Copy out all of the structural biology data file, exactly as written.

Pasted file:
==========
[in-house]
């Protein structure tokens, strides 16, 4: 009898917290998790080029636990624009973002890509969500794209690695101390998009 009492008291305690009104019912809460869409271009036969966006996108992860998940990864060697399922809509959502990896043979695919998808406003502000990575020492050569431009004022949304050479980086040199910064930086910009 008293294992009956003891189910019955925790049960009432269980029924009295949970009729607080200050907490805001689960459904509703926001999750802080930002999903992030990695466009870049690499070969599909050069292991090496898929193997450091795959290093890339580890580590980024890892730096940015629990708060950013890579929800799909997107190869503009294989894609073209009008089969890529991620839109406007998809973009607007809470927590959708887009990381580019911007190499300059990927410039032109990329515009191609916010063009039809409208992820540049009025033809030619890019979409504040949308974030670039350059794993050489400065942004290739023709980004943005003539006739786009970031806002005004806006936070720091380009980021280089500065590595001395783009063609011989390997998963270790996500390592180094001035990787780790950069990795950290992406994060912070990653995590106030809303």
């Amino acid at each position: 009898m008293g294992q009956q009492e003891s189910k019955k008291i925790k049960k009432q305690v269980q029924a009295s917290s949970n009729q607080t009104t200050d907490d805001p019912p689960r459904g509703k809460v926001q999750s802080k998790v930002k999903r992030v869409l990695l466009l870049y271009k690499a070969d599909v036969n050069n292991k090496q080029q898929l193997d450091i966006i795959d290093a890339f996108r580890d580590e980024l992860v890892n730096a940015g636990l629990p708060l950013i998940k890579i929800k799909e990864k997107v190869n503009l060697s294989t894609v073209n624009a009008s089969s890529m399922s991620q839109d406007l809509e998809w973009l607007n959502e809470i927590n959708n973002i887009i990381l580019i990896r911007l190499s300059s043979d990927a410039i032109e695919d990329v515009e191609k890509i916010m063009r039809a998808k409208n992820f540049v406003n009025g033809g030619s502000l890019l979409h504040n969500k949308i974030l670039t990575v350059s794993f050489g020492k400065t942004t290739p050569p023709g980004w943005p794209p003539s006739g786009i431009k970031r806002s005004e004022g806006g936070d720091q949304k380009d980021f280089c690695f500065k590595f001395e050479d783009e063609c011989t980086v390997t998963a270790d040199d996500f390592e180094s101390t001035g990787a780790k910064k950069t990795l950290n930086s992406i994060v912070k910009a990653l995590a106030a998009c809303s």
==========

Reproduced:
[in-house]
């Protein structure tokens, strides 16, 4: 009898917290998790080029636990624009973002890509969500794209690695101390998009 009492008291305690009104019912809460869409271009036969966006996108992860998940990864060697399922809509959502990896043979695919998808406003502000990575020492050569431009004022949304050479980086040199910064930086910009 008293294992009956003891189910019955925790049960009432269980029924009295949970009729607080200050907490805001689960459904509703926001999750802080930002999903992030990695466009870049690499070969599909050069292991090496898929193997450091795959290093890339580890580590980024890892730096940015629990708060950013890579929800799909997107190869503009294989894609073209009008089969890529991620839109406007998809973009607007809470927590959708887009990381580019911007190499300059990927410039032109990329515009191609916010063009039809409208992820540049009025033809030619890019979409504040949308974030670039350059794993050489400065942004290739023709980004943005003539006739786009970031806002005004806006936070720091380009980021280089500065590595001395783009063609011989390997998963270790996500390592180094001035990787780790950069990795950290992406994060912070990653995590106030809303």
């Amino acid at each position: 009898m008293g294992q009956q009492e003891s189910k019955k008291i925790k049960k009432q305690v269980q029924a009295s917290s949970n009729q607080t009104t200050d907490d805001p019912p689960r459904g509703k809460v926001q999750s802080k998790v930002k999903r992030v869409l990695l466009l870049y271009k690499a070969d599909v036969n050069n292991k090496q080029q898929l193997d450091i966006i795959d290093a890339f996108r580890d580590e980024l992860v890892n730096a940015g636990l629990p708060l950013i998940k890579i929800k799909e990864k997107v190869n503009l060697s294989t894609v073209n624009a009008s089969s890529m399922s991620q839109d406007l809509e998809w973009l607007n959502e809470i927590n959708n973002i887009i990381l580019i990896r911007l190499s300059s043979d990927a410039i032109e695919d990329v515009e191609k890509i916010m063009r039809a998808k409208n992820f540049v406003n009025g033809g030619s502000l890019l979409h504040n969500k949308i974030l670039t990575v350059s794993f050489g020492k400065t942004t290739p050569p023709g980004w943005p794209p003539s006739g786009i431009k970031r806002s005004e004022g806006g936070d720091q949304k380009d980021f280089c690695f500065k590595f001395e050479d783009e063609c011989t980086v390997t998963a270790d040199d996500f390592e180094s101390t001035g990787a780790k910064k950069t990795l950290n930086s992406i994060v912070k910009a990653l995590a106030a998009c809303s």